Saturday, October 27, 2012

Review: Hello, We're the Fuzzwippers, by Marilynn Halas (2012)

Marilynn Halas' critters in Hello, We're the Fuzzwippers bring to mind such popular toys as Tamagotchi, Gigapets, and Furby. They are colorful little furballs that require less attention than the Tamagotchi, but follow kids around and accompany them with whatever they do. Jeremy Provost's illustrations are colorful and cheerful and help bring the book to life. The problem, though, is that this is not so much a story as it is an instruction manual on how the Fuzzwippers work and what they do, though even that isn't very clear by the end. The Fuzzwippers are not very charismatic creatures, as they are literally just furballs that sometimes wear clothing and sometimes appear to have arms and legs, but not always. They are not large enough to cuddle, and they don't satisfy a boy's desire to have an imaginary buddy who will help them defeat the bad guys. In fact, when I first glanced through this book, I thought the Fuzzwippers referred to the children, and only on a closer look did I notice the little furballs populating every page.

This is the first book in a series, and it feels too much like a book that is meant only to whet one's appetite for later books. As a result, there is no storyline, and there are no central characters. All we know is that these Fuzzwippers have come from the Land of the Fuzzwippers to meet this group of kids who seem to live in a world without parents. The Fuzzwippers explain that they simply want to have a special friend, and each kid gets their own Fuzzwipper, though I can imagine kids with the same colored Fuzzwipper arguing with each other: "You took my Fuzzwipper!" In the end the Fuzzwippers want the kids to know one thing, that they are all loved. This is a nice, sweet message, but it seems that Halas included it only to provide the story with a sense of purpose. However, there is no story to lead up to the message, and it ends up feeling random. The book doesn't earn it.

I don't know how the rest of the books in the series will be, but a lack of any central characters will make it difficult to engage kids. Only a few of the children and Fuzzwippers are named, and even then it is only in passing. We don't get to know anybody (though how you can get to know a Fuzzwipper is beyond me). Halas has a very colorful cast of characters from all ethnicities, but she loses an opportunity there when she doesn't let any of the characters come to life. Multiculturalism in stories is a big concern today, and it's nice that Halas has added kids of other races in her story. But simply including them doesn't truly make the book multicultural, though it is better than nothing.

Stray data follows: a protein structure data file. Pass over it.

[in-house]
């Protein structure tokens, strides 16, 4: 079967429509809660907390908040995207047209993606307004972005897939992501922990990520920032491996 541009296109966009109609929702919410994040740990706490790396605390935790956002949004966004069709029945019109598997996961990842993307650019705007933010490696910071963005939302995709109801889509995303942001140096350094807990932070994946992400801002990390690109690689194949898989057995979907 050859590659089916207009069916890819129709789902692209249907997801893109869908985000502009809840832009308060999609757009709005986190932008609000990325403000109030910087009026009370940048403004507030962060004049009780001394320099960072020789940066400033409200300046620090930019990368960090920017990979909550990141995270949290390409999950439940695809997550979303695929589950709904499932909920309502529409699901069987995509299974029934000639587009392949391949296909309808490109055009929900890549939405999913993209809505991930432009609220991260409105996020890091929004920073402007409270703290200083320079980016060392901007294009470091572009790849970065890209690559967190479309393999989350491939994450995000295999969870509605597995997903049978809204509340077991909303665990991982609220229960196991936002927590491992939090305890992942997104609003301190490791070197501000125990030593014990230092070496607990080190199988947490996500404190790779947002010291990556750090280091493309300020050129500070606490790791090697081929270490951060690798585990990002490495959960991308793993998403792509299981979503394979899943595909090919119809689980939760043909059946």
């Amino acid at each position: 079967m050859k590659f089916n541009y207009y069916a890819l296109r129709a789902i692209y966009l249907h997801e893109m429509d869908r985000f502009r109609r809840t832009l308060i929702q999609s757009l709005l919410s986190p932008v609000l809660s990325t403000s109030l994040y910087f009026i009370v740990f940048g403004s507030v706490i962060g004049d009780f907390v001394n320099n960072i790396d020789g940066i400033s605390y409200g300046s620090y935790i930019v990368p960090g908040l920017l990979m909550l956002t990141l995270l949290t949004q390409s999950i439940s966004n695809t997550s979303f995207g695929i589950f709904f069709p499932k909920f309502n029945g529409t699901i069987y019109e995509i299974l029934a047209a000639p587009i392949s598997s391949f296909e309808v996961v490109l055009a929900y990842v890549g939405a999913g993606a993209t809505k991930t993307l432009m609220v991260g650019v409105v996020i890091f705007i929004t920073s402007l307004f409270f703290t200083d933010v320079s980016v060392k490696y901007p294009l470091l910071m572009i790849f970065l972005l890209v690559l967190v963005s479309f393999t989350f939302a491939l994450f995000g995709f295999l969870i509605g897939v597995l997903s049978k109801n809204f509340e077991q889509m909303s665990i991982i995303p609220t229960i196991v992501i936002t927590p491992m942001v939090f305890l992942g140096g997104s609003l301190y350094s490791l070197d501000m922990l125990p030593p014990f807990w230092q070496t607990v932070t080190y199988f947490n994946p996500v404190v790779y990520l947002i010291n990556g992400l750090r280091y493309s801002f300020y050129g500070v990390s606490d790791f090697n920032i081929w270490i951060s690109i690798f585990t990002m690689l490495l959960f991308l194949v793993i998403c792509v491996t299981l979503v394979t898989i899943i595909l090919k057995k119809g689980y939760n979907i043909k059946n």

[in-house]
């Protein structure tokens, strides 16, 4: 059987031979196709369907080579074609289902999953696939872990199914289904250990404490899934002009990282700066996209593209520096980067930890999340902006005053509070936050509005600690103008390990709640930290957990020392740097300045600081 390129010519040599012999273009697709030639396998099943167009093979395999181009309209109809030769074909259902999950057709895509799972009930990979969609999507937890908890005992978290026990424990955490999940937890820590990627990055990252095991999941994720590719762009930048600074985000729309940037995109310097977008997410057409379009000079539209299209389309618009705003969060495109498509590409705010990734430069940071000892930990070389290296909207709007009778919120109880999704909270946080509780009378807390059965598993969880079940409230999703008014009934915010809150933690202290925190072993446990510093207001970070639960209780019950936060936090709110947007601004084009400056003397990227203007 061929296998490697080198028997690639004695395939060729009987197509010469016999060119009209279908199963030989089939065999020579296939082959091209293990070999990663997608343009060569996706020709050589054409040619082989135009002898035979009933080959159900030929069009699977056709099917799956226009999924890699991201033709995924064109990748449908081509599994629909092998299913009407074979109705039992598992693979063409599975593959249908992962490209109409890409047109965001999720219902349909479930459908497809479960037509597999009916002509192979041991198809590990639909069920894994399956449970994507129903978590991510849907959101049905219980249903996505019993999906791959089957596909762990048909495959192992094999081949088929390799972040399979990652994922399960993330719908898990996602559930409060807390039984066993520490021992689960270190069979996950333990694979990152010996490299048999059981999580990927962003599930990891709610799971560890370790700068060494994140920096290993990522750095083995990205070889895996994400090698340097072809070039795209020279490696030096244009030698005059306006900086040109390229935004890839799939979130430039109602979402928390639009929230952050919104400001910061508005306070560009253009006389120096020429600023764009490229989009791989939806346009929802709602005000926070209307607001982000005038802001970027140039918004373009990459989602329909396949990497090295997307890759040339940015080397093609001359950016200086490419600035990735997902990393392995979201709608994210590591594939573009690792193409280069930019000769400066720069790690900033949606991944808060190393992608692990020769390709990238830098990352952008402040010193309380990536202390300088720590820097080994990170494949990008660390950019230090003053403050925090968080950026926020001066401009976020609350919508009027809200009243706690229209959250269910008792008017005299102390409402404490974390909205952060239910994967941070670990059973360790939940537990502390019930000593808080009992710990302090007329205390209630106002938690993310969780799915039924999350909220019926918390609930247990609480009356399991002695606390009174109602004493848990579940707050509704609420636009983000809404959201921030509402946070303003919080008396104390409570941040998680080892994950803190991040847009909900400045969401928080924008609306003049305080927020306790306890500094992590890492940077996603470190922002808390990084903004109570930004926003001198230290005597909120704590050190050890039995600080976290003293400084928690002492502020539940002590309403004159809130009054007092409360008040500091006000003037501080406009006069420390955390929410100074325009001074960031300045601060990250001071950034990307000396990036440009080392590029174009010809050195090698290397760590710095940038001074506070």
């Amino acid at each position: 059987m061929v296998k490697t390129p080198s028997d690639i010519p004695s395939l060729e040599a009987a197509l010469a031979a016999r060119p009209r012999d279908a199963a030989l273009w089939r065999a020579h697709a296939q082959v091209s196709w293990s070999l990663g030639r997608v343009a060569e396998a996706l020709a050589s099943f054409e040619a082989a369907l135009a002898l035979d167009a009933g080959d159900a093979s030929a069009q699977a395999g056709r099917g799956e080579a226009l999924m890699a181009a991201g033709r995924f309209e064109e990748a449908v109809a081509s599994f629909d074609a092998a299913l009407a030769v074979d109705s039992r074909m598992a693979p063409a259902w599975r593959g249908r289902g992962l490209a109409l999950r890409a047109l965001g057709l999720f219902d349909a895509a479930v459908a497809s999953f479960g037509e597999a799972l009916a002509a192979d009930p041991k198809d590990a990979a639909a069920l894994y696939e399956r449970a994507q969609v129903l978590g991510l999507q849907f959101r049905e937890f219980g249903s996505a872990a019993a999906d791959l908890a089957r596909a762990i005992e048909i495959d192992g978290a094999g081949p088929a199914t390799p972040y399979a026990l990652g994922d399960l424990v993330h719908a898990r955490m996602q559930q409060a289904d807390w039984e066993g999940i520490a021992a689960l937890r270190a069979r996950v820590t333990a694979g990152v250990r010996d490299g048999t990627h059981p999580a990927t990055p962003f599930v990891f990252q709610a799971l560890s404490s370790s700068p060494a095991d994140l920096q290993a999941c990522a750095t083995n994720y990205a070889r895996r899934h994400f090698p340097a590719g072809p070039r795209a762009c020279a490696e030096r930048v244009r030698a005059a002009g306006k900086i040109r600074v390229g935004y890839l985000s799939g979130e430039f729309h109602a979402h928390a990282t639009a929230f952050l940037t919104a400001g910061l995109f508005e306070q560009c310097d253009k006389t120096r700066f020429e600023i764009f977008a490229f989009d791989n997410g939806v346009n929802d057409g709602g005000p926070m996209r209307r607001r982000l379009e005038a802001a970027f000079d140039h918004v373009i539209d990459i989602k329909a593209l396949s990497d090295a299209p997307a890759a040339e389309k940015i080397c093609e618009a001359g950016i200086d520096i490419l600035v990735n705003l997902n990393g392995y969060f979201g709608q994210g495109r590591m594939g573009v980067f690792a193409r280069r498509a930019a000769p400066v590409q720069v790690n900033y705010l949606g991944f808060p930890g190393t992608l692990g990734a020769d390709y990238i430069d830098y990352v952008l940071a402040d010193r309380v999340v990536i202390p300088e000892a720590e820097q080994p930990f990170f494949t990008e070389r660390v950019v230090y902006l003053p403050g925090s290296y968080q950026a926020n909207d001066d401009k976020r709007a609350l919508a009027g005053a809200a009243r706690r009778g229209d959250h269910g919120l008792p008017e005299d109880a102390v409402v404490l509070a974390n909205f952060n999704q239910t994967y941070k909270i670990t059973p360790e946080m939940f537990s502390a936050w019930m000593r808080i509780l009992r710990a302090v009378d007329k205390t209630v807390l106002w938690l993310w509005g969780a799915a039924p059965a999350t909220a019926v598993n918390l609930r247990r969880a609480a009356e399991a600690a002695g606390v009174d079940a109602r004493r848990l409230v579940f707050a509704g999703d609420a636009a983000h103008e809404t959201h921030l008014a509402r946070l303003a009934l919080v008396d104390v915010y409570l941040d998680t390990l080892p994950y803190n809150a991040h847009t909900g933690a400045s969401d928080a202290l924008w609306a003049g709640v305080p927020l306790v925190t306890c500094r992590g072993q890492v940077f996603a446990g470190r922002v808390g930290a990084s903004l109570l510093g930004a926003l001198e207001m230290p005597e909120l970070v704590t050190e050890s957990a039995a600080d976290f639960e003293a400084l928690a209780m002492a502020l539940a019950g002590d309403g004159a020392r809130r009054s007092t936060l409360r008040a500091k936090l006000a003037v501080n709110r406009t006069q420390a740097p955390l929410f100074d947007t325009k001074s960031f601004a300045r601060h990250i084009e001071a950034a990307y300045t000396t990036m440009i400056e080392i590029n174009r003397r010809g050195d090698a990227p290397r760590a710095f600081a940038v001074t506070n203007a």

The idea of the Fuzzwippers is something that will likely appeal to children. Many kids would love to have some little creature of their own, that they can actually hold and play with. I could have seen this working in a storyline format, though its message would have been better placed in a different type of environment. What I mean is that these kids seem pretty well off. The only adults in the story are three hula-dancing women welcoming Alexandra and Fuzzany to Hawaii. But these aren't poor orphan children. They seem to live in a paradise world, where they can eat s'mores by the fireplace, eat gigantic feasts and make a huge mess afterwards, and play on their laptops under the shade of a tree. These aren't kids who are in need of help. I don't see why they would need any Fuzzwipper buddies, and I don't think they're worried about not being loved. This type of message would have made much more sense if the kids were impoverished and struggling and needed Fuzzwipper buddies and needed to know they are loved.

In the end, I ask myself if I would buy this for my own kids (which I don't have yet), and the answer is no. The story is not memorable enough and it doesn't offer anything that would make me, even as a kid, read this again and again over Dr. Seuss or Little Critter or the Berenstein Bears. Perhaps the next book in the series will do a better job of showing what Halas can do in terms of storytelling.